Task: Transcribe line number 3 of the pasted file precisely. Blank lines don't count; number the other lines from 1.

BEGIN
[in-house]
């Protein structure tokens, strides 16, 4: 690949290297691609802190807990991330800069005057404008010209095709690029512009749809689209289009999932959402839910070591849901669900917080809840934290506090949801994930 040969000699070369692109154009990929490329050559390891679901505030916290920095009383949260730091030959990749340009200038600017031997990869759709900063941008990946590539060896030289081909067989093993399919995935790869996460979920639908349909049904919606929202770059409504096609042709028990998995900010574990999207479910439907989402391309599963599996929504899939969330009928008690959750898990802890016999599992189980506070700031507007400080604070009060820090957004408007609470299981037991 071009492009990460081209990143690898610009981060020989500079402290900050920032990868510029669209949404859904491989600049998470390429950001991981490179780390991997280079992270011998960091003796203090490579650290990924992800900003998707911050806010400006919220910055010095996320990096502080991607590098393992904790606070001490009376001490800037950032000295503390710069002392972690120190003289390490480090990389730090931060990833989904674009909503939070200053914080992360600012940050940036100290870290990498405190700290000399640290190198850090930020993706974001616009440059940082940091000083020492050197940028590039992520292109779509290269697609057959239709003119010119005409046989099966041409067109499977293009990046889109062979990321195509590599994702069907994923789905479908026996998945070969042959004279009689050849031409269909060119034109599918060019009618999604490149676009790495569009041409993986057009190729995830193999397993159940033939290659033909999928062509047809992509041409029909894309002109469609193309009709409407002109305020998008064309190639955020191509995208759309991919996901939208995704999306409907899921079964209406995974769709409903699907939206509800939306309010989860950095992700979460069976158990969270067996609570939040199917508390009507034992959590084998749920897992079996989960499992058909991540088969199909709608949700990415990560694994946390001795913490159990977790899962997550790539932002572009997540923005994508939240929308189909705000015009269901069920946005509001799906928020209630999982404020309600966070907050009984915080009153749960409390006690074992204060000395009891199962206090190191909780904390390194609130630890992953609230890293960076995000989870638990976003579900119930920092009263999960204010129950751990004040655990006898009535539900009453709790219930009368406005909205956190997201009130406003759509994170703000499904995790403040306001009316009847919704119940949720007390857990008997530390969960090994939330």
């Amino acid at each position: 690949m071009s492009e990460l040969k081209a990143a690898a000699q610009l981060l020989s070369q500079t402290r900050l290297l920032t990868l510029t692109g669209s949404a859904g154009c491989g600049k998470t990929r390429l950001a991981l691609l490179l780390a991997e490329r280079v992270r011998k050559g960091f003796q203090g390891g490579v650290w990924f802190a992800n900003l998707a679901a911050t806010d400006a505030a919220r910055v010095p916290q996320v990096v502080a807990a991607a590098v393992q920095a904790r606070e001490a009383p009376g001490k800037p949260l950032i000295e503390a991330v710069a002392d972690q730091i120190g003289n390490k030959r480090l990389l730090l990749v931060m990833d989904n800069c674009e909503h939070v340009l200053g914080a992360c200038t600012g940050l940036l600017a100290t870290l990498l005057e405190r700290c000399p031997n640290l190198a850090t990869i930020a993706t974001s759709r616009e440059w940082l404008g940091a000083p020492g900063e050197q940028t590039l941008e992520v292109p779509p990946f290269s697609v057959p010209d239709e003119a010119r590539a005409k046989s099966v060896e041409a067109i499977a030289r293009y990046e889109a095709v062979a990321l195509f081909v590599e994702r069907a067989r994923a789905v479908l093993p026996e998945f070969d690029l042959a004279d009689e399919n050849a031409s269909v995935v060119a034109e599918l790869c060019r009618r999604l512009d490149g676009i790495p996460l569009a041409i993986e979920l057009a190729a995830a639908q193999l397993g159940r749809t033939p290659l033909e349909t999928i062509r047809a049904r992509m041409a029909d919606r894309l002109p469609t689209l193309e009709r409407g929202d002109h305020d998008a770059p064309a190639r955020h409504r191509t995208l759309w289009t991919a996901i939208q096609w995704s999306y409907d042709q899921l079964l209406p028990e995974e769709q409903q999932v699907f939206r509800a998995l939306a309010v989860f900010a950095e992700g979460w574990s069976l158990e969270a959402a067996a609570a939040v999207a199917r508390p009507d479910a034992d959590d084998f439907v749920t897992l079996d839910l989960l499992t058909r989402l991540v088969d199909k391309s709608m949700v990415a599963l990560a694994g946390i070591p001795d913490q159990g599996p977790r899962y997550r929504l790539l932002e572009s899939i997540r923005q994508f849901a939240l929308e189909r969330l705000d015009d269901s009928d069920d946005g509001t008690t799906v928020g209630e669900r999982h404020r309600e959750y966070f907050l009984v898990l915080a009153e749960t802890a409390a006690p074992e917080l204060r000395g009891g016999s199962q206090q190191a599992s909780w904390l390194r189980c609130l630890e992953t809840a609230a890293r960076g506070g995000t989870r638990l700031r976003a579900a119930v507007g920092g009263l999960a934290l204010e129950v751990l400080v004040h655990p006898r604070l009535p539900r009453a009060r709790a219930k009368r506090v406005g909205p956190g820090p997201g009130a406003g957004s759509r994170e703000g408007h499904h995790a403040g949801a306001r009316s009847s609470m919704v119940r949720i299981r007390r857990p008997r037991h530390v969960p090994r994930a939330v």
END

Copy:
């Amino acid at each position: 690949m071009s492009e990460l040969k081209a990143a690898a000699q610009l981060l020989s070369q500079t402290r900050l290297l920032t990868l510029t692109g669209s949404a859904g154009c491989g600049k998470t990929r390429l950001a991981l691609l490179l780390a991997e490329r280079v992270r011998k050559g960091f003796q203090g390891g490579v650290w990924f802190a992800n900003l998707a679901a911050t806010d400006a505030a919220r910055v010095p916290q996320v990096v502080a807990a991607a590098v393992q920095a904790r606070e001490a009383p009376g001490k800037p949260l950032i000295e503390a991330v710069a002392d972690q730091i120190g003289n390490k030959r480090l990389l730090l990749v931060m990833d989904n800069c674009e909503h939070v340009l200053g914080a992360c200038t600012g940050l940036l600017a100290t870290l990498l005057e405190r700290c000399p031997n640290l190198a850090t990869i930020a993706t974001s759709r616009e440059w940082l404008g940091a000083p020492g900063e050197q940028t590039l941008e992520v292109p779509p990946f290269s697609v057959p010209d239709e003119a010119r590539a005409k046989s099966v060896e041409a067109i499977a030289r293009y990046e889109a095709v062979a990321l195509f081909v590599e994702r069907a067989r994923a789905v479908l093993p026996e998945f070969d690029l042959a004279d009689e399919n050849a031409s269909v995935v060119a034109e599918l790869c060019r009618r999604l512009d490149g676009i790495p996460l569009a041409i993986e979920l057009a190729a995830a639908q193999l397993g159940r749809t033939p290659l033909e349909t999928i062509r047809a049904r992509m041409a029909d919606r894309l002109p469609t689209l193309e009709r409407g929202d002109h305020d998008a770059p064309a190639r955020h409504r191509t995208l759309w289009t991919a996901i939208q096609w995704s999306y409907d042709q899921l079964l209406p028990e995974e769709q409903q999932v699907f939206r509800a998995l939306a309010v989860f900010a950095e992700g979460w574990s069976l158990e969270a959402a067996a609570a939040v999207a199917r508390p009507d479910a034992d959590d084998f439907v749920t897992l079996d839910l989960l499992t058909r989402l991540v088969d199909k391309s709608m949700v990415a599963l990560a694994g946390i070591p001795d913490q159990g599996p977790r899962y997550r929504l790539l932002e572009s899939i997540r923005q994508f849901a939240l929308e189909r969330l705000d015009d269901s009928d069920d946005g509001t008690t799906v928020g209630e669900r999982h404020r309600e959750y966070f907050l009984v898990l915080a009153e749960t802890a409390a006690p074992e917080l204060r000395g009891g016999s199962q206090q190191a599992s909780w904390l390194r189980c609130l630890e992953t809840a609230a890293r960076g506070g995000t989870r638990l700031r976003a579900a119930v507007g920092g009263l999960a934290l204010e129950v751990l400080v004040h655990p006898r604070l009535p539900r009453a009060r709790a219930k009368r506090v406005g909205p956190g820090p997201g009130a406003g957004s759509r994170e703000g408007h499904h995790a403040g949801a306001r009316s009847s609470m919704v119940r949720i299981r007390r857990p008997r037991h530390v969960p090994r994930a939330v």